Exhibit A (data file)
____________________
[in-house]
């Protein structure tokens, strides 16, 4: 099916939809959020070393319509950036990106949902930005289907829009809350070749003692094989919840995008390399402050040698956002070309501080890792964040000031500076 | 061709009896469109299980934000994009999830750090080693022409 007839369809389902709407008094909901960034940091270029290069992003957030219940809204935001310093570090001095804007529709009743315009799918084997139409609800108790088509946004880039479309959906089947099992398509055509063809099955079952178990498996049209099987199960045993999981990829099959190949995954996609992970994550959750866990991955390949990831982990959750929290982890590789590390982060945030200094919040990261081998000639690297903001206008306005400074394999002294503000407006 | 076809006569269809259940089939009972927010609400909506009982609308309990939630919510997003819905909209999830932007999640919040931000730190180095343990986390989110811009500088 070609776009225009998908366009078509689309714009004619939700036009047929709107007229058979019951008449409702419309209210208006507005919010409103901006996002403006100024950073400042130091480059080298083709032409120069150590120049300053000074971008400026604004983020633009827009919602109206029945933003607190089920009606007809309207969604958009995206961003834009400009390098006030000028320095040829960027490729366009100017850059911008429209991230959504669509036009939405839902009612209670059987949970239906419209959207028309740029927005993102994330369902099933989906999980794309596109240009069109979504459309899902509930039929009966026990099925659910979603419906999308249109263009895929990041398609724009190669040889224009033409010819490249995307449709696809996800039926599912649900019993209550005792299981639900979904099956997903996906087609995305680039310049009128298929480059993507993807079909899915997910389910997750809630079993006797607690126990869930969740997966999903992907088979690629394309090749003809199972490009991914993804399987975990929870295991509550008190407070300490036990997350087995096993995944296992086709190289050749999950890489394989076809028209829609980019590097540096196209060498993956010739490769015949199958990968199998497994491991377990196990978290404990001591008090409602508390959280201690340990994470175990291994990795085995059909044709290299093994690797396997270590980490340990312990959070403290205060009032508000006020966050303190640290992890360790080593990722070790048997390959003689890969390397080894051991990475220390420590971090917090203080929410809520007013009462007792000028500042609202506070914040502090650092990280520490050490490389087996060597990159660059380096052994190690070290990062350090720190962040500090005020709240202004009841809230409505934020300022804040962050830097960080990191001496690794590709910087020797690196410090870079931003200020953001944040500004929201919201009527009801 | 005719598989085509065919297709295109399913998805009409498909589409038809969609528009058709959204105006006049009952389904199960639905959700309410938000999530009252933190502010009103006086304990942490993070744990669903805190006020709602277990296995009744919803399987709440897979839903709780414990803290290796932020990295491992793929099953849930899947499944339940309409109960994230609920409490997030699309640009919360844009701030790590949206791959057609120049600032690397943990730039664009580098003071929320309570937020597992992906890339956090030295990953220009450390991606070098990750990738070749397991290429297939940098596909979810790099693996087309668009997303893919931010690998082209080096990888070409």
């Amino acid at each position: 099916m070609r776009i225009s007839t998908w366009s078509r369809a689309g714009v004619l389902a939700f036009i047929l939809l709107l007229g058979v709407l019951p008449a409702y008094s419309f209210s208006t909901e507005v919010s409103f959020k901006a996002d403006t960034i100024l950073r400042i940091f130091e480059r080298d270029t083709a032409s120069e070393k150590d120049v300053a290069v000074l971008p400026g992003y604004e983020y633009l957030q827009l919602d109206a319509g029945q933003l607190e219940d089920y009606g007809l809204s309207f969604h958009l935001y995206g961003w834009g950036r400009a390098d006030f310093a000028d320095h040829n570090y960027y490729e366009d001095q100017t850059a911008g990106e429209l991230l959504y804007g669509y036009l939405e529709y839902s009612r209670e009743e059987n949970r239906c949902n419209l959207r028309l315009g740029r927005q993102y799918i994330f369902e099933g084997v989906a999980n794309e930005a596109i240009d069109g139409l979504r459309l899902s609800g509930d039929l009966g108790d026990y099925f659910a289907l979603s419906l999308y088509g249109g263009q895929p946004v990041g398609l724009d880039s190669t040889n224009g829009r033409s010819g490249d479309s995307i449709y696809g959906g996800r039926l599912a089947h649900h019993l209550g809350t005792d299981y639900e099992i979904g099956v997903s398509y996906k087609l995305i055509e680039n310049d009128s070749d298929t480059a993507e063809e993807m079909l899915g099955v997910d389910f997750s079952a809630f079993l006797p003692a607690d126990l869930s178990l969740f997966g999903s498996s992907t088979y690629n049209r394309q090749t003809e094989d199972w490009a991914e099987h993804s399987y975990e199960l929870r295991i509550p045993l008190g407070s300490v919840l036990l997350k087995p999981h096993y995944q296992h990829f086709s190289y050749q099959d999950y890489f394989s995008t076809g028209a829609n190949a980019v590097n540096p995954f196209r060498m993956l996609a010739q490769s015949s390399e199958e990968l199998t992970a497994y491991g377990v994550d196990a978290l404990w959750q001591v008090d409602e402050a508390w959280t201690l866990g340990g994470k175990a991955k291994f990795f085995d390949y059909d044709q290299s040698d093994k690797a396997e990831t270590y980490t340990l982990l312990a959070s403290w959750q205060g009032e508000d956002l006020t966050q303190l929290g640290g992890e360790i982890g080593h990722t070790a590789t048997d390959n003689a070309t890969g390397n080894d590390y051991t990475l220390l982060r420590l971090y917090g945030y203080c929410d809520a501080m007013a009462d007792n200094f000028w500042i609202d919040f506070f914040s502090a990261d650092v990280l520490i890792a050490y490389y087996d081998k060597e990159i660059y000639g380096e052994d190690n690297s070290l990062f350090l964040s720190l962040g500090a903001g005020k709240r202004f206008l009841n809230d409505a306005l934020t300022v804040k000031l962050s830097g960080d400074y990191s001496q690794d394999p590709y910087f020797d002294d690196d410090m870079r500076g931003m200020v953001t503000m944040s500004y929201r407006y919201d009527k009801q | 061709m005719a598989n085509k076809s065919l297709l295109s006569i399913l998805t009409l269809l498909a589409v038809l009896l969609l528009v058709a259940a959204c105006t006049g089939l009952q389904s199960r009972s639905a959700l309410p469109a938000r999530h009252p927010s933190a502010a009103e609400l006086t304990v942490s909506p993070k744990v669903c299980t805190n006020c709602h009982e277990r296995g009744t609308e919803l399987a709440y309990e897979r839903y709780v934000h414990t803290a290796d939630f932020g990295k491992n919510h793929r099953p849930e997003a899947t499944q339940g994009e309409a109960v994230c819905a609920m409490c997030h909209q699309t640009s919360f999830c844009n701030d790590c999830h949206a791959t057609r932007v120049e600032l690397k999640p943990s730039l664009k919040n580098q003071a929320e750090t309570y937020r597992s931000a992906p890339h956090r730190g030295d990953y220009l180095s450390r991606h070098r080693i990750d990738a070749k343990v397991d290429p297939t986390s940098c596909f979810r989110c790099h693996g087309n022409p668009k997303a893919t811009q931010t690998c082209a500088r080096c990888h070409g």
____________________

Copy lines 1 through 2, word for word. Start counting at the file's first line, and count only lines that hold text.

[in-house]
């Protein structure tokens, strides 16, 4: 099916939809959020070393319509950036990106949902930005289907829009809350070749003692094989919840995008390399402050040698956002070309501080890792964040000031500076 | 061709009896469109299980934000994009999830750090080693022409 007839369809389902709407008094909901960034940091270029290069992003957030219940809204935001310093570090001095804007529709009743315009799918084997139409609800108790088509946004880039479309959906089947099992398509055509063809099955079952178990498996049209099987199960045993999981990829099959190949995954996609992970994550959750866990991955390949990831982990959750929290982890590789590390982060945030200094919040990261081998000639690297903001206008306005400074394999002294503000407006 | 076809006569269809259940089939009972927010609400909506009982609308309990939630919510997003819905909209999830932007999640919040931000730190180095343990986390989110811009500088 070609776009225009998908366009078509689309714009004619939700036009047929709107007229058979019951008449409702419309209210208006507005919010409103901006996002403006100024950073400042130091480059080298083709032409120069150590120049300053000074971008400026604004983020633009827009919602109206029945933003607190089920009606007809309207969604958009995206961003834009400009390098006030000028320095040829960027490729366009100017850059911008429209991230959504669509036009939405839902009612209670059987949970239906419209959207028309740029927005993102994330369902099933989906999980794309596109240009069109979504459309899902509930039929009966026990099925659910979603419906999308249109263009895929990041398609724009190669040889224009033409010819490249995307449709696809996800039926599912649900019993209550005792299981639900979904099956997903996906087609995305680039310049009128298929480059993507993807079909899915997910389910997750809630079993006797607690126990869930969740997966999903992907088979690629394309090749003809199972490009991914993804399987975990929870295991509550008190407070300490036990997350087995096993995944296992086709190289050749999950890489394989076809028209829609980019590097540096196209060498993956010739490769015949199958990968199998497994491991377990196990978290404990001591008090409602508390959280201690340990994470175990291994990795085995059909044709290299093994690797396997270590980490340990312990959070403290205060009032508000006020966050303190640290992890360790080593990722070790048997390959003689890969390397080894051991990475220390420590971090917090203080929410809520007013009462007792000028500042609202506070914040502090650092990280520490050490490389087996060597990159660059380096052994190690070290990062350090720190962040500090005020709240202004009841809230409505934020300022804040962050830097960080990191001496690794590709910087020797690196410090870079931003200020953001944040500004929201919201009527009801 | 005719598989085509065919297709295109399913998805009409498909589409038809969609528009058709959204105006006049009952389904199960639905959700309410938000999530009252933190502010009103006086304990942490993070744990669903805190006020709602277990296995009744919803399987709440897979839903709780414990803290290796932020990295491992793929099953849930899947499944339940309409109960994230609920409490997030699309640009919360844009701030790590949206791959057609120049600032690397943990730039664009580098003071929320309570937020597992992906890339956090030295990953220009450390991606070098990750990738070749397991290429297939940098596909979810790099693996087309668009997303893919931010690998082209080096990888070409």